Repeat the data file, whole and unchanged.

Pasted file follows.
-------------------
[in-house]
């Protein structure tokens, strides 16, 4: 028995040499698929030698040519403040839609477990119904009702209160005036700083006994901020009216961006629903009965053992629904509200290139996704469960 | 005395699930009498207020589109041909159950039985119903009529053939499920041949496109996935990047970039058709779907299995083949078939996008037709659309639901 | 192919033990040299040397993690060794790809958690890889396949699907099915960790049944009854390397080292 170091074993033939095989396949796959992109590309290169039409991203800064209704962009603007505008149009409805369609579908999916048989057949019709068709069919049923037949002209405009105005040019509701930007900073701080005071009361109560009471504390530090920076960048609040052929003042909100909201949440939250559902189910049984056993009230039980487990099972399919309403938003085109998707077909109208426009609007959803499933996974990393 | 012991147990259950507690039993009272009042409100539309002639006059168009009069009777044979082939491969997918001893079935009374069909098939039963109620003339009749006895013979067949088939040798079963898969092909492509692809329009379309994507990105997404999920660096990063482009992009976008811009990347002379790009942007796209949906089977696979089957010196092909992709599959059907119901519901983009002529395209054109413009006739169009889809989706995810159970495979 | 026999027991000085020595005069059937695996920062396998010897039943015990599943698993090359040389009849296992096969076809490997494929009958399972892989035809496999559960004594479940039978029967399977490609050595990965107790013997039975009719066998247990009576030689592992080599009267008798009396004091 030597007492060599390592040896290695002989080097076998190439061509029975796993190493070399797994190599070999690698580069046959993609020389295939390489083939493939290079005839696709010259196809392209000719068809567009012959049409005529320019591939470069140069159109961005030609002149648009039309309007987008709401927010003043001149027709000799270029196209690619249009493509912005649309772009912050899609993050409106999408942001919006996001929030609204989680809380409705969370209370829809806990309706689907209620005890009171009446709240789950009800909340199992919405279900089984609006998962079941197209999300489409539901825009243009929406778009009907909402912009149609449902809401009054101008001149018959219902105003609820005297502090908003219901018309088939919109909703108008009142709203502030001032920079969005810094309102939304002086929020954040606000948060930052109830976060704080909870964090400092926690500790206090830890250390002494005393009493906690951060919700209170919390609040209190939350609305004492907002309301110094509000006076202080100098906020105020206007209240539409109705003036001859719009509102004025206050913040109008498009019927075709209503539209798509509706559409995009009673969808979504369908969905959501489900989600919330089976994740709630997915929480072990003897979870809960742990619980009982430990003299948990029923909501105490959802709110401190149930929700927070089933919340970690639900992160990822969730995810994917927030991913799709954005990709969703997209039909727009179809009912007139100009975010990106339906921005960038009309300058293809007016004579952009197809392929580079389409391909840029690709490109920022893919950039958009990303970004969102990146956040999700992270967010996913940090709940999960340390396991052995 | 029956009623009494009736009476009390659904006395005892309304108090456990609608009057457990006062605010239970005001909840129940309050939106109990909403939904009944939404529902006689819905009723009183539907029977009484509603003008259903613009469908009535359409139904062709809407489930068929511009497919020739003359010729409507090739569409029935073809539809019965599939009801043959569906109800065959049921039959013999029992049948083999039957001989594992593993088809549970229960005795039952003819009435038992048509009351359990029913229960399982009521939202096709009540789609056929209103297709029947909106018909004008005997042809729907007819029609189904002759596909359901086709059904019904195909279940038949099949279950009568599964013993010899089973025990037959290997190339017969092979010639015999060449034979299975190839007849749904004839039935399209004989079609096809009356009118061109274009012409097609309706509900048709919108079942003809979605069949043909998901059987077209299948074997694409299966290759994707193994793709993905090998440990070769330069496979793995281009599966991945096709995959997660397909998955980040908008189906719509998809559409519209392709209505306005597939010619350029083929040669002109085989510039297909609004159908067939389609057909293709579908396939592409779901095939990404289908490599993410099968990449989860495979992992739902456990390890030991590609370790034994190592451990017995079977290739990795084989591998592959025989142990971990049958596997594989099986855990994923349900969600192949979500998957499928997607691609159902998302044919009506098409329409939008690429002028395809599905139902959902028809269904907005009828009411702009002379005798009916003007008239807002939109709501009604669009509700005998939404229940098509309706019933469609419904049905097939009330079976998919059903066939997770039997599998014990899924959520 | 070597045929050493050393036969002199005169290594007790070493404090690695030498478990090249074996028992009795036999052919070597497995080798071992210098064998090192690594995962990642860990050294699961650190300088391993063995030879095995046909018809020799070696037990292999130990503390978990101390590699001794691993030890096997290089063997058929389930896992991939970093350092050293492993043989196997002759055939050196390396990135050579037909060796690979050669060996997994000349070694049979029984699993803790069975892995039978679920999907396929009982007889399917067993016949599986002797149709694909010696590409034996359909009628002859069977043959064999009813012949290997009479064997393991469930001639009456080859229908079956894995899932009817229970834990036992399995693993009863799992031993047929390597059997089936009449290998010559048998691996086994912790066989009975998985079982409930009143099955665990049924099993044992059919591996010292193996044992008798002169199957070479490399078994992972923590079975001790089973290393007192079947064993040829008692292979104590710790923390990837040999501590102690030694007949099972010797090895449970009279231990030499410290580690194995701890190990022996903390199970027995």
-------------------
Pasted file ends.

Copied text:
[in-house]
């Protein structure tokens, strides 16, 4: 028995040499698929030698040519403040839609477990119904009702209160005036700083006994901020009216961006629903009965053992629904509200290139996704469960 | 005395699930009498207020589109041909159950039985119903009529053939499920041949496109996935990047970039058709779907299995083949078939996008037709659309639901 | 192919033990040299040397993690060794790809958690890889396949699907099915960790049944009854390397080292 170091074993033939095989396949796959992109590309290169039409991203800064209704962009603007505008149009409805369609579908999916048989057949019709068709069919049923037949002209405009105005040019509701930007900073701080005071009361109560009471504390530090920076960048609040052929003042909100909201949440939250559902189910049984056993009230039980487990099972399919309403938003085109998707077909109208426009609007959803499933996974990393 | 012991147990259950507690039993009272009042409100539309002639006059168009009069009777044979082939491969997918001893079935009374069909098939039963109620003339009749006895013979067949088939040798079963898969092909492509692809329009379309994507990105997404999920660096990063482009992009976008811009990347002379790009942007796209949906089977696979089957010196092909992709599959059907119901519901983009002529395209054109413009006739169009889809989706995810159970495979 | 026999027991000085020595005069059937695996920062396998010897039943015990599943698993090359040389009849296992096969076809490997494929009958399972892989035809496999559960004594479940039978029967399977490609050595990965107790013997039975009719066998247990009576030689592992080599009267008798009396004091 030597007492060599390592040896290695002989080097076998190439061509029975796993190493070399797994190599070999690698580069046959993609020389295939390489083939493939290079005839696709010259196809392209000719068809567009012959049409005529320019591939470069140069159109961005030609002149648009039309309007987008709401927010003043001149027709000799270029196209690619249009493509912005649309772009912050899609993050409106999408942001919006996001929030609204989680809380409705969370209370829809806990309706689907209620005890009171009446709240789950009800909340199992919405279900089984609006998962079941197209999300489409539901825009243009929406778009009907909402912009149609449902809401009054101008001149018959219902105003609820005297502090908003219901018309088939919109909703108008009142709203502030001032920079969005810094309102939304002086929020954040606000948060930052109830976060704080909870964090400092926690500790206090830890250390002494005393009493906690951060919700209170919390609040209190939350609305004492907002309301110094509000006076202080100098906020105020206007209240539409109705003036001859719009509102004025206050913040109008498009019927075709209503539209798509509706559409995009009673969808979504369908969905959501489900989600919330089976994740709630997915929480072990003897979870809960742990619980009982430990003299948990029923909501105490959802709110401190149930929700927070089933919340970690639900992160990822969730995810994917927030991913799709954005990709969703997209039909727009179809009912007139100009975010990106339906921005960038009309300058293809007016004579952009197809392929580079389409391909840029690709490109920022893919950039958009990303970004969102990146956040999700992270967010996913940090709940999960340390396991052995 | 029956009623009494009736009476009390659904006395005892309304108090456990609608009057457990006062605010239970005001909840129940309050939106109990909403939904009944939404529902006689819905009723009183539907029977009484509603003008259903613009469908009535359409139904062709809407489930068929511009497919020739003359010729409507090739569409029935073809539809019965599939009801043959569906109800065959049921039959013999029992049948083999039957001989594992593993088809549970229960005795039952003819009435038992048509009351359990029913229960399982009521939202096709009540789609056929209103297709029947909106018909004008005997042809729907007819029609189904002759596909359901086709059904019904195909279940038949099949279950009568599964013993010899089973025990037959290997190339017969092979010639015999060449034979299975190839007849749904004839039935399209004989079609096809009356009118061109274009012409097609309706509900048709919108079942003809979605069949043909998901059987077209299948074997694409299966290759994707193994793709993905090998440990070769330069496979793995281009599966991945096709995959997660397909998955980040908008189906719509998809559409519209392709209505306005597939010619350029083929040669002109085989510039297909609004159908067939389609057909293709579908396939592409779901095939990404289908490599993410099968990449989860495979992992739902456990390890030991590609370790034994190592451990017995079977290739990795084989591998592959025989142990971990049958596997594989099986855990994923349900969600192949979500998957499928997607691609159902998302044919009506098409329409939008690429002028395809599905139902959902028809269904907005009828009411702009002379005798009916003007008239807002939109709501009604669009509700005998939404229940098509309706019933469609419904049905097939009330079976998919059903066939997770039997599998014990899924959520 | 070597045929050493050393036969002199005169290594007790070493404090690695030498478990090249074996028992009795036999052919070597497995080798071992210098064998090192690594995962990642860990050294699961650190300088391993063995030879095995046909018809020799070696037990292999130990503390978990101390590699001794691993030890096997290089063997058929389930896992991939970093350092050293492993043989196997002759055939050196390396990135050579037909060796690979050669060996997994000349070694049979029984699993803790069975892995039978679920999907396929009982007889399917067993016949599986002797149709694909010696590409034996359909009628002859069977043959064999009813012949290997009479064997393991469930001639009456080859229908079956894995899932009817229970834990036992399995693993009863799992031993047929390597059997089936009449290998010559048998691996086994912790066989009975998985079982409930009143099955665990049924099993044992059919591996010292193996044992008798002169199957070479490399078994992972923590079975001790089973290393007192079947064993040829008692292979104590710790923390990837040999501590102690030694007949099972010797090895449970009279231990030499410290580690194995701890190990022996903390199970027995």